An Abuja Federal High Court yesterday dismissed the suit filed by the immediate past governor of Osun State, Prince Olagunsoye Oyinlola and the Peoples Democratic Party (PDP) against mobile giant, MTN Nigeria.
Oyinlola, who is now the National Secretary of PDP has accused the MTN of not releasing the full Call Data Records (CDRs) of the suspended President of the Court of Appeal, Justice Ayo Salami, to the National Judicial Council (NJC).
It will be recalled that Oyinlola was on 2010 sacked by a Court of Appeal as governor of Osun state over was the court described as election malpratices and the incumbent governor, Rauf Aregbesola was immediately declared the winner of the 2007 governorship election in the state.
Not satisfied about the court ruling, Oyinlola and the PDP approached the court over the court’s judgement, alleging that the embatlled President of Court of Appeal, Salami compromised with some leaders of ACN to give the judgment in favour of Aregbesola who is an ACN member.
Since then, the duo has been demanding for the call log of Salami from the MTN.
But MTN, in its statement of defence, claimed it does not have the capacity to store and release CDRs beyond three months.
Justice Bilikisu Aliyu struck out the suit following the notice for discontinuance filed by the Plaintiffs without tendering any reason.
Although MTN asked the court to dismiss the suit since parties have joined issues, Justice Aliyu only struck out the suit.
Citing Order 50 Rule 4 of the Federal High Court, Justice Aliyu said the court was prohibited from dismissing the case.
Justice Peter Affen of the Federal Capital Territory (FCT) High Court had dismissed a suit filed by Oni against Justice Salami for not disclosing reasonable cause of action.
In a witness statement on oath filed in court by MTN’s Senior Manager, Commercial Legal, Mr. Rotimi Odusola, he averred: “I know as a fact due to capacity and storage constraint, the 1st defendant (MTN) can only release CDRs for periods not exceeding three months from the date of receipt of a legitimate request for the release for the CDRs.
“I know as a fact the 1st defendant’s standard requirement with respect to its post-paid subscription are consequent on its policy upon which it has absolute prerogative.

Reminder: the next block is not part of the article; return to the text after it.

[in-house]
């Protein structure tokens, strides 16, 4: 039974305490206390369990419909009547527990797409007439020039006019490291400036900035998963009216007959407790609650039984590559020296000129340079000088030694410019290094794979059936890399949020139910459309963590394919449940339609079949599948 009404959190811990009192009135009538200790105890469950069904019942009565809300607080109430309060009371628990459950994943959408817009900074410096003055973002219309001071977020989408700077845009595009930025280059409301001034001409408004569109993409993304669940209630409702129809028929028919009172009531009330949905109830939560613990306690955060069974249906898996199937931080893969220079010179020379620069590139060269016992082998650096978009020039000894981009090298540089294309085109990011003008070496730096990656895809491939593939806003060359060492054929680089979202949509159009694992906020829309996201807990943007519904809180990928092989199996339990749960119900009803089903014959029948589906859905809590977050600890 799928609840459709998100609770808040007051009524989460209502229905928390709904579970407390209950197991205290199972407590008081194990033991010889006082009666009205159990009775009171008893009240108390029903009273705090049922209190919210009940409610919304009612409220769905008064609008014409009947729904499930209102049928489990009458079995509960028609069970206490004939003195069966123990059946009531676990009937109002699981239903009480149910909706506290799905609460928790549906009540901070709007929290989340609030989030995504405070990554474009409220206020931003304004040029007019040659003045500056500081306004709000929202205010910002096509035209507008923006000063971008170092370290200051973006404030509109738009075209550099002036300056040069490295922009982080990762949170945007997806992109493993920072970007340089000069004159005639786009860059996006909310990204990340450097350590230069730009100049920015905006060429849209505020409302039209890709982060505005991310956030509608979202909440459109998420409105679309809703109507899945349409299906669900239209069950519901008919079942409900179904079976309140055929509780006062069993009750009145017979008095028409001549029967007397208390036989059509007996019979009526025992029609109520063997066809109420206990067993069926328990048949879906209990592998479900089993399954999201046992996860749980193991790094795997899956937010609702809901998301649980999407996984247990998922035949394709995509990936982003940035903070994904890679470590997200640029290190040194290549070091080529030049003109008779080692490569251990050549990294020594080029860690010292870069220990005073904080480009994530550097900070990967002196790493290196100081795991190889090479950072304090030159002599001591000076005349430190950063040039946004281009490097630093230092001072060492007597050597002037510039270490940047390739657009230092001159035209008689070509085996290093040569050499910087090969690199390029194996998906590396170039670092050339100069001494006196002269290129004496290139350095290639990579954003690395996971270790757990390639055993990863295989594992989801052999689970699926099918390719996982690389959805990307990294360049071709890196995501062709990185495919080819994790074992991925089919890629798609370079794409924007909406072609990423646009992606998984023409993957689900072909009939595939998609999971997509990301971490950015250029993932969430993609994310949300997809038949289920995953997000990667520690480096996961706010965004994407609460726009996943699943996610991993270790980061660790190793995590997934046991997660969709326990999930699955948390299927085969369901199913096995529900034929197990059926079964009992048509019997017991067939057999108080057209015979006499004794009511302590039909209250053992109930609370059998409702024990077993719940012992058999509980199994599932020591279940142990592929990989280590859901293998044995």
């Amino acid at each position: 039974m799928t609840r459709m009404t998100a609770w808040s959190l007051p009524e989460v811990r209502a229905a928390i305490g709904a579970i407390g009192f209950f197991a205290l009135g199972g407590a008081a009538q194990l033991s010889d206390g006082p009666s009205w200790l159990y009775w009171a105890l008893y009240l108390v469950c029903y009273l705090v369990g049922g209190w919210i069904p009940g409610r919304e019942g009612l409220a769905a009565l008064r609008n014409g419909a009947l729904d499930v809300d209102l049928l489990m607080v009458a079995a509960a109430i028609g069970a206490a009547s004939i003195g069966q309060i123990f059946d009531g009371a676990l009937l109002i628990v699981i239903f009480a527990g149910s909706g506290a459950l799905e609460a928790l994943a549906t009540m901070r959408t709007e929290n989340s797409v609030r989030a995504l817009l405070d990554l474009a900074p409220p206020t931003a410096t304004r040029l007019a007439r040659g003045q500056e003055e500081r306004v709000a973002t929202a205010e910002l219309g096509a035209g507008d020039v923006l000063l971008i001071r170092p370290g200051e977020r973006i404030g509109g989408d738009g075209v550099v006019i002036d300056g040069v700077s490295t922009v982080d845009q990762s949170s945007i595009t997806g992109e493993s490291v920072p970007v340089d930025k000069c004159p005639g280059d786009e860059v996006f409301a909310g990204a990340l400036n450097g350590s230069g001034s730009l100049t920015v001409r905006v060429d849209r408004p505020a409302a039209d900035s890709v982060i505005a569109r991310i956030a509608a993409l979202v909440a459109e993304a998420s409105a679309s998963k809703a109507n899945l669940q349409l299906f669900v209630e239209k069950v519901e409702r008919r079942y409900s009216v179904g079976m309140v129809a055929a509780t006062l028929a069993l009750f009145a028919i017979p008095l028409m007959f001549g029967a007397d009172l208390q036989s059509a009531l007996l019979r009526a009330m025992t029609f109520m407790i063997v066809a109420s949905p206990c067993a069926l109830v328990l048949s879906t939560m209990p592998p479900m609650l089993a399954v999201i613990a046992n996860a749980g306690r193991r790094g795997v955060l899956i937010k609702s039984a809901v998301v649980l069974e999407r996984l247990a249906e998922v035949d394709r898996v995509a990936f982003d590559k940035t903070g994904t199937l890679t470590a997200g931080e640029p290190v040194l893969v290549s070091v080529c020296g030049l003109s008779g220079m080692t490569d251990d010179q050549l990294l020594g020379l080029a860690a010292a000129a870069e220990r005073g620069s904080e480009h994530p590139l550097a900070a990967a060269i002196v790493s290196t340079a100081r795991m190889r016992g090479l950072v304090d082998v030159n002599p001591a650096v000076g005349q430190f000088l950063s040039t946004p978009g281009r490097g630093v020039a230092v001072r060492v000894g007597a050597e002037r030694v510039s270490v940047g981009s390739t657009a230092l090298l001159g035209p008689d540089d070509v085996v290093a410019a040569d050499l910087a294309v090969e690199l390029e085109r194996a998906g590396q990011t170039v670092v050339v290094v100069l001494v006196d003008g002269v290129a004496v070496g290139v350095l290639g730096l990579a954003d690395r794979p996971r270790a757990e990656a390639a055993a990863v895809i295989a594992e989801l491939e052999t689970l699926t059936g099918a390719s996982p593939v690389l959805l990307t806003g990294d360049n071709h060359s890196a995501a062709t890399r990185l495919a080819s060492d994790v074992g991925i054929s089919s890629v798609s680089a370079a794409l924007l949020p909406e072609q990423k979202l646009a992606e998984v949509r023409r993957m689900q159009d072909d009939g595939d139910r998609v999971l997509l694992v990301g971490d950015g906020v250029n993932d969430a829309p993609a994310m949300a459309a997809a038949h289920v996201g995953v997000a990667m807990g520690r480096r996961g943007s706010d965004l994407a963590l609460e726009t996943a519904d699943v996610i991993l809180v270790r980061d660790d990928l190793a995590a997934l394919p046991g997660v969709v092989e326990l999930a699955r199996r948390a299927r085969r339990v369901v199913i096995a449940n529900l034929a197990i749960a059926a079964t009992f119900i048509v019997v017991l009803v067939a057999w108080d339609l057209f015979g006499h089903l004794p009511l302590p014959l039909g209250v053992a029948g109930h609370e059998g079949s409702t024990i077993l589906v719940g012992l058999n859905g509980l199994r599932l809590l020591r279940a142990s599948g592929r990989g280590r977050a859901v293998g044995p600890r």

“I know that the 1st defendant released Adeolu Oyinlola’s CDR to him in compliance with its obligations to its subscribers.”
Replying paragraphs 22 to 23 of the statement of claims, the MTN states that it always cooperates with security agencies and accedes to their legitimate requests while adhering to its rigid procedures to ensure its customers confidentiality regime is not compromised or prejudiced and also within the confines of its capacity and storage constraints. It was consequent to this that the 1st defendant upon request for call data records from Nigerian Police Force Area G command Headquarters Ogba, forwarded the CDRs to the command.”
Reacting to MTN’s statement of defence, the former governor and his prime witness, Adeolu Oyinlola exhibited several call logs released by telecommunication outfit which spanned over six months.
The Plaintiffs claimed that they have three incontrovertible documentary evidence showing that MTN was dishonest and mischievous with intent of misleading the court.
They claimed that while the call data released to the office of the National Security Adviser (NSA) by MTN covered only three months, the data released to the Area G Command covered the required five months. In the suit,the plaintiffs are contending that the call data of those months which were deliberately left out in what was given to the NSA would have made all the difference in reaching a different conclusion by the NJC’s panel.
According to the plaintiffs, “The 1st Defendant’s storage capacity is not limited to three months. The call data records the 1st defendant released to Area G Command, Ogba, covered the period between 1st September, 2010 and 31st January, 2011 (five calendar months). We shall also be calling the Area Commander, Area F Command, Ikeja, Lagos to tender the call data records of a certain Sunday Awobiye which spanned a period of six calendar months. The said call logs were released also by the 1st Defendant.
“These buttress the Plaintiffs’ assertion of the 1st Defendant’s inconsistent, fraudulent and manipulative tendencies: The 1st call data record released to Adeolu Oyinlola by the 1st Defendant on the 4th of August, 2011 (already pleaded) covered only a period of one month, while the 2nd call data record released by the same 1st Defendant to the self-same Adeolu Oyinlola on March 21, 2012 covered three months. Very significantly, unlike the call data records the 1st Defendant released to the security agencies at the (behest of the National Judicial Council, both of the call data records released to Adeolu Oyinlola, as well as the call data records released to Areas F and G Commands had originating and terminating components. The 2nd call data record aforementioned is hereby pleaded”.